A train passes completely through a tunnel in 5 minutes. A second train,
twice as long, passes through the tunnel in 6 minutes...
- Train B Overtakes Train A [01/17/2002]
Train A leaves the station traveling at 30 miles per hour. Two hours
later train B leaves the same station travelling in the same direction at
40 miles per hour. How long does it take for train B to catch up to train
- A Train Breaks Down [06/30/2001]
A train breaks down an hour after starting its journey. After repairs, it
can only continue at half its original speed and arrives at its
destination two hours late...
- Train Overtaking Another Train [10/19/1996]
Two trains leave a station, one an hour after the other...
- Translating English to Algebra [06/27/2002]
Write an algebraic expression for 'Seven more than twice a number'.
- Translating Word Sentences to Math Sentences [03/10/2004]
"Six more than three times x is four times two less than x" was
translated in our textbook to 6 + 3x = 4(x - 2). Some of my students
felt it should be 6 + 3x = x - (4*2). Is there a true rule or law of
mathematics or some definite tradition as to the interpretation of
- Traveling Trains and Nonlinear Systems [07/16/1998]
A train leaves town A and travels 540 miles at a uniform speed, followed
an hour later by another train.... What were the speeds of the trains?
- Triangle and Trapezium Ratio [10/26/1998]
ABCD is a square with sides of length 4 cm. Find M on BC so that the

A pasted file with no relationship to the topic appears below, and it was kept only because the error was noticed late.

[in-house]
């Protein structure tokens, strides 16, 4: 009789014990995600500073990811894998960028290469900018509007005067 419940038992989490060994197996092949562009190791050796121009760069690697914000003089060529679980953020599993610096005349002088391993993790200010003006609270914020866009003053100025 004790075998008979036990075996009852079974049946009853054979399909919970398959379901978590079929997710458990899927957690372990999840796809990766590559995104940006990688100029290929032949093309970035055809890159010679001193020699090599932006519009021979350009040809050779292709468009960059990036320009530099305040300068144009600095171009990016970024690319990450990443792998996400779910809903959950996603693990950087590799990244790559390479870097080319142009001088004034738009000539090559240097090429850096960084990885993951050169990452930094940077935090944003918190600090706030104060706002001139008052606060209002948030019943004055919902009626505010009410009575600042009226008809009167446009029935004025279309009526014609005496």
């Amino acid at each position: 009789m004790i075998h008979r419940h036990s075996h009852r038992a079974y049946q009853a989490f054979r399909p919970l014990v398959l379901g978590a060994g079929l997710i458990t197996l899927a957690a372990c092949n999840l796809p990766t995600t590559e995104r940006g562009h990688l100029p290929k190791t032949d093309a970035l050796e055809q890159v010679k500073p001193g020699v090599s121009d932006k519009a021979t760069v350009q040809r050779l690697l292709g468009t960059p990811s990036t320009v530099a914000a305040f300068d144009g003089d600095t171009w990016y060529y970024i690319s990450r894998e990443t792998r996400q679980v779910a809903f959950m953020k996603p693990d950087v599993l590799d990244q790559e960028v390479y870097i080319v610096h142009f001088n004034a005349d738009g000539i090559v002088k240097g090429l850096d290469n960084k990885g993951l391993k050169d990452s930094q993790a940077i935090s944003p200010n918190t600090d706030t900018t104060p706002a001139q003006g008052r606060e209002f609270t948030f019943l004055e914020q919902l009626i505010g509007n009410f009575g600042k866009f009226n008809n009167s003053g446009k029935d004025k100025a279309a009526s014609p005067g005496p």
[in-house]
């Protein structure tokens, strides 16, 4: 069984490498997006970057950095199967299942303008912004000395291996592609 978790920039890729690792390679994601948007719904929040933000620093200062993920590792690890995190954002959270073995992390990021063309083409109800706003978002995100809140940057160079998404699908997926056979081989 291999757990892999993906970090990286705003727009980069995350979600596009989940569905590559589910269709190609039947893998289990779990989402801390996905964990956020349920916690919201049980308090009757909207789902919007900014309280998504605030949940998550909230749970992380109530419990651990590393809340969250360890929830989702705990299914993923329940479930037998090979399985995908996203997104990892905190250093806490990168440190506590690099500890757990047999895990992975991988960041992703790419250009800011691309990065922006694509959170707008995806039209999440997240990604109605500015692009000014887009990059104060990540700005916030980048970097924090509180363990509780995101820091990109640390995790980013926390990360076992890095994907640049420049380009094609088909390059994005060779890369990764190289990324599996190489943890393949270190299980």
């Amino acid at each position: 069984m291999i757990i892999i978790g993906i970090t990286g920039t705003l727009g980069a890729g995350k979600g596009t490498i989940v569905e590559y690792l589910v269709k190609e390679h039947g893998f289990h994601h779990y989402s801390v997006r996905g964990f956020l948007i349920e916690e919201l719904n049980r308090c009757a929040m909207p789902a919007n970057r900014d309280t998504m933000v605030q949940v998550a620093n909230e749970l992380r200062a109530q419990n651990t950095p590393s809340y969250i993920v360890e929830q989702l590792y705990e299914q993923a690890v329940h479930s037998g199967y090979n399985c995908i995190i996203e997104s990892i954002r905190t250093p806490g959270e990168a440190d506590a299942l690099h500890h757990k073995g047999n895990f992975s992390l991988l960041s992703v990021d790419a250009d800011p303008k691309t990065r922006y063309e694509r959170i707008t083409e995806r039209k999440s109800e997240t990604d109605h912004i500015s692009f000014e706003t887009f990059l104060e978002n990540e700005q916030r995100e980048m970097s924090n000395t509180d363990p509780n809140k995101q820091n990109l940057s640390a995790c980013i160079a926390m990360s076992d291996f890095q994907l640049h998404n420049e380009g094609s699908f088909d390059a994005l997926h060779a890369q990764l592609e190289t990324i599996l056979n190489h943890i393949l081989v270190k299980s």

ratio of triangle ABM and trapezium ADCM is equal to 1/3.
- Turning an Equation Upside-Down [07/09/2001]
After this step: 2/h = (a+b)/ab, a book shows this: h/2 = (ab)/(a+b). Can
you simply invert the fractions and maintain the equivalency?
- Turning Word Problems into Equations [04/15/2002]
I don't like turning word problems into equations because it is too
confusing. Is there a technique that might help me out?
- Turning Word Problems to Equations [03/08/2001]
How do you turn English sentences into math equations?
- Two Cars on Crete [08/15/1997]
Find the speed of the car from Phaistos.
- Two Numbers with Equal Sum, Product, and Quotient? [05/07/2007]
Find two numbers such that when you find the sum, product, and
quotient of the two numbers they are all equal.
- Two Step Equations [02/24/1998]
How to solve two-step equations.
- Two Steps Forward, One Step Back [10/14/2003]
A salmon swims 30 feet upstream in 5 seconds, then rests for 2
seconds. If she moves 10 feet downstream during each rest, how long
does it take her to swim 1010 feet?
- Two Trains with a Twist [9/11/1996]
The local train heading for Westford at 60km/h and the express train
heading for Eastford at 80 km/h pass each other at Centerville while
heading in opposite directions...
- Two Ways to Solve an Equation [1/23/1996]
x + 3 = 7
- Understanding Rectangle Area and Perimeter [11/08/2002]
True or false: if the perimeter of a rectangle increases, the
rectangle's area always also increases.
- Unique Values for x, y [9/10/1996]
Find unique values for x and y so that x+y and y*x equal the same number.
- The Unknown Angle that Didn't Matter [10/01/2014]
A geometry word problem leads to the confounding result 120° equals
0. Doctor Ian takes a closer look at how to interpret this puzzle's statement —
and empty solution sets generally.